Whether you’re considering a new career in coding, are in the depths of one of our bootcamps, or recently graduated, the thought of job interviews has probably crossed your mind.
The good news is that coding is arguably the the most in-demand skill in the workplace right now. Less exciting is the prospect of job-hunting and interviews, especially since the tech world has its own quirks when it comes to hiring.
Here are a few things to expect as you walk through those doors to an interview room…
Levels of Interviews
Job interviews across all industries are broken down into layers and levels. For larger companies, and especially the tech industry, there can quite rigid settings for the interview stages, and the number of levels climbs higher for the bigger companies. A startup might have three stages/levels, for instance, while a huge company like Google or Facebook can have as many as nine.
In a “level one” interview you could be queried on the languages and projects under your belt, while they also evaluate whether you’re a “cultural” fit for the firm: This refers to your working style, your personality and what you expect from a workplace.
A “level nine” interview would be with a tech giant and would be the final barrier to a job. At these final levels you might be asked complex data and algorithm questions.
Some applicants find numerous interviews offputting, but getting through a thorough screening process means that you should be a very good fit for a company. It’s certainly preferable to a short application process and a rigorous, intense trial period (which some companies use).
A trend emerged in the last decade, especially in the tech scene, to ask unusual non-sequiturs. Indeed, tech giants’ weird interview questions have become the stuff of urban legends: “Why are manholes round?” is one that Microsoft applicants have been asked, while (allegedly) SpaceX asks candidates which way a hot dog expands when it boils.
Don’t panic when you’re thrown these curveballs: You’re not usually expected to know the real answer to “How many basketballs would fit in this room?”. Instead, the questions are intended to see how you would approach surprises, how your lateral thinking works or your ability to problem-solve.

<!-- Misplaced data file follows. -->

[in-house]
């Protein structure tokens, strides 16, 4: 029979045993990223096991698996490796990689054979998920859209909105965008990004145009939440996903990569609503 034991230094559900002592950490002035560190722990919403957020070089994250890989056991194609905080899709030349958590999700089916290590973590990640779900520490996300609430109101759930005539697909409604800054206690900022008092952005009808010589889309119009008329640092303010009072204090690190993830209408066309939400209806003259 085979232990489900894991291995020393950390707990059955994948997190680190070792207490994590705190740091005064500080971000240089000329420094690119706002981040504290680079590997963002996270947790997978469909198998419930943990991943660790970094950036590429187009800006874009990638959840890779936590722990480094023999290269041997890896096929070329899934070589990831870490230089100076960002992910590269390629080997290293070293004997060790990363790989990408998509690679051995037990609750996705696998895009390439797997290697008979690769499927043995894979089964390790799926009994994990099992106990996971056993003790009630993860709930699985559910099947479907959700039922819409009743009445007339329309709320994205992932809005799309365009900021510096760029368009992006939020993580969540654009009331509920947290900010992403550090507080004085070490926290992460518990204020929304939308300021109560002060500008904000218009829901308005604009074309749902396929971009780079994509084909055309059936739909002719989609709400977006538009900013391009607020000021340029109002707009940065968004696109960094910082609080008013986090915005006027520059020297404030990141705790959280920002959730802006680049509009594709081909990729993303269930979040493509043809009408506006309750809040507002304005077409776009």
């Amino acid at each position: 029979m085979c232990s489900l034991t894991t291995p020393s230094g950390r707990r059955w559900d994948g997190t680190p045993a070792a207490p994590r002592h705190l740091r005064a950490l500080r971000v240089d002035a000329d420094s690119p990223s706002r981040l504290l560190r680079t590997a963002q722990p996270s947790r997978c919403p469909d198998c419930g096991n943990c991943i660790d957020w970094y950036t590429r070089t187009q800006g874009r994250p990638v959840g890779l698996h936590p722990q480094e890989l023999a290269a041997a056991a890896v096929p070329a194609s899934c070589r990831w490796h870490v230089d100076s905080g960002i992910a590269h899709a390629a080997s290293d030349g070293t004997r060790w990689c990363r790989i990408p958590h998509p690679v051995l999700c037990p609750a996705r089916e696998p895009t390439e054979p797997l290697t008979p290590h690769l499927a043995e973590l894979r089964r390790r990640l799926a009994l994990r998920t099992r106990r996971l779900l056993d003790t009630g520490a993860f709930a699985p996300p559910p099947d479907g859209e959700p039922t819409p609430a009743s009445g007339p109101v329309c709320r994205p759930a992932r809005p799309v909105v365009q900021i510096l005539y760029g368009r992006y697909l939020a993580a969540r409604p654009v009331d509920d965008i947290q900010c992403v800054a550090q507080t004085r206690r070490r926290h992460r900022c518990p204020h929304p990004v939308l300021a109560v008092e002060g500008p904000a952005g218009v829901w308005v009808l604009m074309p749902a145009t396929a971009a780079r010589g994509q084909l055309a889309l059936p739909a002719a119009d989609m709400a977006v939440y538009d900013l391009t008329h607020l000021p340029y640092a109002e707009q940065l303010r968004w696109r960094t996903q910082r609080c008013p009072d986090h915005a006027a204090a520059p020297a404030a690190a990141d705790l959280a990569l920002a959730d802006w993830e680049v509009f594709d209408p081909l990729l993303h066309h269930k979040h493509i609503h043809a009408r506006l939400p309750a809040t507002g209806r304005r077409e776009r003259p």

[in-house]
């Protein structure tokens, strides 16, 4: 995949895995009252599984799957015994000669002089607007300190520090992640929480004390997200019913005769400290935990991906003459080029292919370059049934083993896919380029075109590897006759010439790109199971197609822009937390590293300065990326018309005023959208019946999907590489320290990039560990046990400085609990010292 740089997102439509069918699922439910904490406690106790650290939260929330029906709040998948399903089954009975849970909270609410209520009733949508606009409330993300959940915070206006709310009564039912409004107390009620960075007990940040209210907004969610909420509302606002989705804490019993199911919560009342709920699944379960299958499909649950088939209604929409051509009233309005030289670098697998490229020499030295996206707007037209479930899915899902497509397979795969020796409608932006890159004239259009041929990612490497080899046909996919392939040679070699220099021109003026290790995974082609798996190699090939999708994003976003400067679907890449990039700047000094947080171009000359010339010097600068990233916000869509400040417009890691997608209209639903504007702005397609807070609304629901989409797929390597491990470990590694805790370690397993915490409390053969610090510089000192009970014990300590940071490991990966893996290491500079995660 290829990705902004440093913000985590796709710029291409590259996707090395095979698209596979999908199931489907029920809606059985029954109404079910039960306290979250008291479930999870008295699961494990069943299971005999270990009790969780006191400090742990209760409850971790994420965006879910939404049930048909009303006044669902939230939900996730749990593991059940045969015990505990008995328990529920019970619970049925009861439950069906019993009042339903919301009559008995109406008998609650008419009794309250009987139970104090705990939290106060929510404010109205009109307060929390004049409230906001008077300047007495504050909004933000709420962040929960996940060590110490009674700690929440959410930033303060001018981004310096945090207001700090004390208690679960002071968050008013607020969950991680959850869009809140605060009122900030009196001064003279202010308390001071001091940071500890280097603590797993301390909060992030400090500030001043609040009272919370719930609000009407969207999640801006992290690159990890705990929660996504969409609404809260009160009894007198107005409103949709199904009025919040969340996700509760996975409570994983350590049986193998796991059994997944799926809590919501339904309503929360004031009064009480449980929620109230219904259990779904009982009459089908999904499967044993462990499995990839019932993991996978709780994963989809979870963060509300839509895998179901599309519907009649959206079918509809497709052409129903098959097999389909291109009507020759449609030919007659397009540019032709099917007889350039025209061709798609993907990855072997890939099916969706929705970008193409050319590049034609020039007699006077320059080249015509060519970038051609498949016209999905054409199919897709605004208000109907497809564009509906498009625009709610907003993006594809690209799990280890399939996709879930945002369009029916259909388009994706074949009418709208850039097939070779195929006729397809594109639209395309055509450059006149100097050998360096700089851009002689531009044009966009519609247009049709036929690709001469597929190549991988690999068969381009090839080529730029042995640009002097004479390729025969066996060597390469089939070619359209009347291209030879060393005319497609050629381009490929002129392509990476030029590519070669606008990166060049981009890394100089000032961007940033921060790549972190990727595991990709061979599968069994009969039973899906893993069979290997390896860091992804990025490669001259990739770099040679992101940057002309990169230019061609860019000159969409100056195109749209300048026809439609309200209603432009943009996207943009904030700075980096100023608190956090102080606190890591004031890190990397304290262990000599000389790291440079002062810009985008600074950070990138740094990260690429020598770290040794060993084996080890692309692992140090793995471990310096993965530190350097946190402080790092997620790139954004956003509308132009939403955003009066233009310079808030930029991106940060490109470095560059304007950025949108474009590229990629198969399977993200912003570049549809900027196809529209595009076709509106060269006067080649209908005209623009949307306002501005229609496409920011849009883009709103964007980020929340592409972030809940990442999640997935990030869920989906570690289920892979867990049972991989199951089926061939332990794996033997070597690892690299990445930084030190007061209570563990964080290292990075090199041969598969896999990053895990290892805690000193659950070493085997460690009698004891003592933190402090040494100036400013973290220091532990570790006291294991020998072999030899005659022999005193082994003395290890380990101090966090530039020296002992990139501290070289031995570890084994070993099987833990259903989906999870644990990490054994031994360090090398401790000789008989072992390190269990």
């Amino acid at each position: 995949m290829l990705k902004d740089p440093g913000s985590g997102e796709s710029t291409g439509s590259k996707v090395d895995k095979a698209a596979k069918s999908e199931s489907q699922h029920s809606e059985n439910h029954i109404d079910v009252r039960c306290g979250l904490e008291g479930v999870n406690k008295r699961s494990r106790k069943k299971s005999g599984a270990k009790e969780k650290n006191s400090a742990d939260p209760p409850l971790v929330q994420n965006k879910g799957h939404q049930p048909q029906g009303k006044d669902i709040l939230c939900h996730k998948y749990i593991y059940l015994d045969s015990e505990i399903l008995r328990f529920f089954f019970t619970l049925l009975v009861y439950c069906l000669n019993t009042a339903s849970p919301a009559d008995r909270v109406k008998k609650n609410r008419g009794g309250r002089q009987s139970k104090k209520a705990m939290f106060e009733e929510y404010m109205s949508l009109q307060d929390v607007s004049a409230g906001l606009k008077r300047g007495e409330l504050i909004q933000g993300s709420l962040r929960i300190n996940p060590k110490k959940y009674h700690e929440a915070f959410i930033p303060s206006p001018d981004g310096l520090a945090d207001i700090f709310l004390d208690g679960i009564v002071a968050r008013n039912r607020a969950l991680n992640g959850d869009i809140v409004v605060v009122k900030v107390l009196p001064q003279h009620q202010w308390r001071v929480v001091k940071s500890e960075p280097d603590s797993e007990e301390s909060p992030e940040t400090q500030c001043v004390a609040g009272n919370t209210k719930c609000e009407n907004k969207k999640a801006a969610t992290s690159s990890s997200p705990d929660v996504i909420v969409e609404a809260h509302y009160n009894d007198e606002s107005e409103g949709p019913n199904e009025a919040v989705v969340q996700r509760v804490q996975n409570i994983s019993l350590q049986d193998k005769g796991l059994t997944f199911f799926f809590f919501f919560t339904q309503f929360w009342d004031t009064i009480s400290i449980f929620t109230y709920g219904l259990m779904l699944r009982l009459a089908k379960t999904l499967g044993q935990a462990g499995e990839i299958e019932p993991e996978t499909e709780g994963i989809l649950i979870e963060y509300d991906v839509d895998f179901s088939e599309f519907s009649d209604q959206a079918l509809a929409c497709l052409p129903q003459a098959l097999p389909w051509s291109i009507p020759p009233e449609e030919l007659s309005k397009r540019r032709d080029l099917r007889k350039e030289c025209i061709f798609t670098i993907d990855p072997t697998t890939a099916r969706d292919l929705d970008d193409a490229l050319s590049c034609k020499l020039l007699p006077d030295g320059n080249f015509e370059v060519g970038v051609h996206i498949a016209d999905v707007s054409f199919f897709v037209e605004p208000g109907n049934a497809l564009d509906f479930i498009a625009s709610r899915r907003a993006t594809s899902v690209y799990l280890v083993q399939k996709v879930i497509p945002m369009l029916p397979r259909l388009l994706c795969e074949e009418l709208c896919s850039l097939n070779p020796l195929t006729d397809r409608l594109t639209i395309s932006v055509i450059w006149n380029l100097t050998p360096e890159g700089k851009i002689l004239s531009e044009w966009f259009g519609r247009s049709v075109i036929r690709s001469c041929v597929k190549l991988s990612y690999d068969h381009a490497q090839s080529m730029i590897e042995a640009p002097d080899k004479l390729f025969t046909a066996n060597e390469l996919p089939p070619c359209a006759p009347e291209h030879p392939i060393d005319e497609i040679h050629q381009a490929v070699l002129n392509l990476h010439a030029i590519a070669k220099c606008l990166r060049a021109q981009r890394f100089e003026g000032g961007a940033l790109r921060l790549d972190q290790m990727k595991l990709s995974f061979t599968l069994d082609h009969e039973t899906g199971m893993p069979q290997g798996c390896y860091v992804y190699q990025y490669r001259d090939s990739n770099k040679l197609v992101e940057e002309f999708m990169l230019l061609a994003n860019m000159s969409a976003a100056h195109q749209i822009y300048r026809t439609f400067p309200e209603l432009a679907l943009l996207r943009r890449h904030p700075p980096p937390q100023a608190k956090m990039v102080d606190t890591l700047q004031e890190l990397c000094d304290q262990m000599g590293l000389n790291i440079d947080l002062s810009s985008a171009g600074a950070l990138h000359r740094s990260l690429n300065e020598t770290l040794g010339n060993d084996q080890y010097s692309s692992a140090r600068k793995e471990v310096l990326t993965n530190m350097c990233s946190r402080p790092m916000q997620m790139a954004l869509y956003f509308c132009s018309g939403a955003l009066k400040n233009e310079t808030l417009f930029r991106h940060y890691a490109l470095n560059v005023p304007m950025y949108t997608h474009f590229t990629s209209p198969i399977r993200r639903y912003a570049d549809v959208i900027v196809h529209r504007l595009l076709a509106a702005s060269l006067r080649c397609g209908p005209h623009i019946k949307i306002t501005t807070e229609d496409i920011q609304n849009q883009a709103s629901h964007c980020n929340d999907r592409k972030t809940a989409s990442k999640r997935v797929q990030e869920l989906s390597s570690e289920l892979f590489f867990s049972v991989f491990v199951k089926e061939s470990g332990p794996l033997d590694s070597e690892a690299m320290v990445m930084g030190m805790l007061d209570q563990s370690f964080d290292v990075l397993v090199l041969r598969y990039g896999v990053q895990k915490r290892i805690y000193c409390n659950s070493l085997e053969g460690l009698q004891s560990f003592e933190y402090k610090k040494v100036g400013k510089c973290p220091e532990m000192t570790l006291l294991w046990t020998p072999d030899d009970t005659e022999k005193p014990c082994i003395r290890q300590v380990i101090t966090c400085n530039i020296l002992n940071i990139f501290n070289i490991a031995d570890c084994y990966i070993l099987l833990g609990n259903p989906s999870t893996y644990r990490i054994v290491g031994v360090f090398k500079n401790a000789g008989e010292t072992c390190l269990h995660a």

They’re also a way for employers to evaluate something about your personality – your sense of humour, for instance, or your imagination. Finding solutions is part of a developer’s everyday life, after all.
Speaking of problem-solving, another trend in I.C.T. interviews is to ask the candidate to prove they can do the job. This could be answering questions in an exam style situation with a roomful of candidates, for example, or solving a problem on a whiteboard in the interview room.
Again, it’s important to remain calm in this context: If you’re comfortable with the language or discipline being tested, there’s no reason to be nervous and you should sail through this part. And if it’s too challenging, that just means that either the role wasn’t the right fit for your skillset or that your skills need more practice or finessing.
Job interviews are daunting at the best of times, and especially if you’re entering a whole new field. But it’s important to remember that your skills are in demand and that the right job is out there for you. Some of our graduates have landed a job mere weeks after graduation, while for others it has taken a few months. Either way, every application and every interview is one step closer to that dream job.
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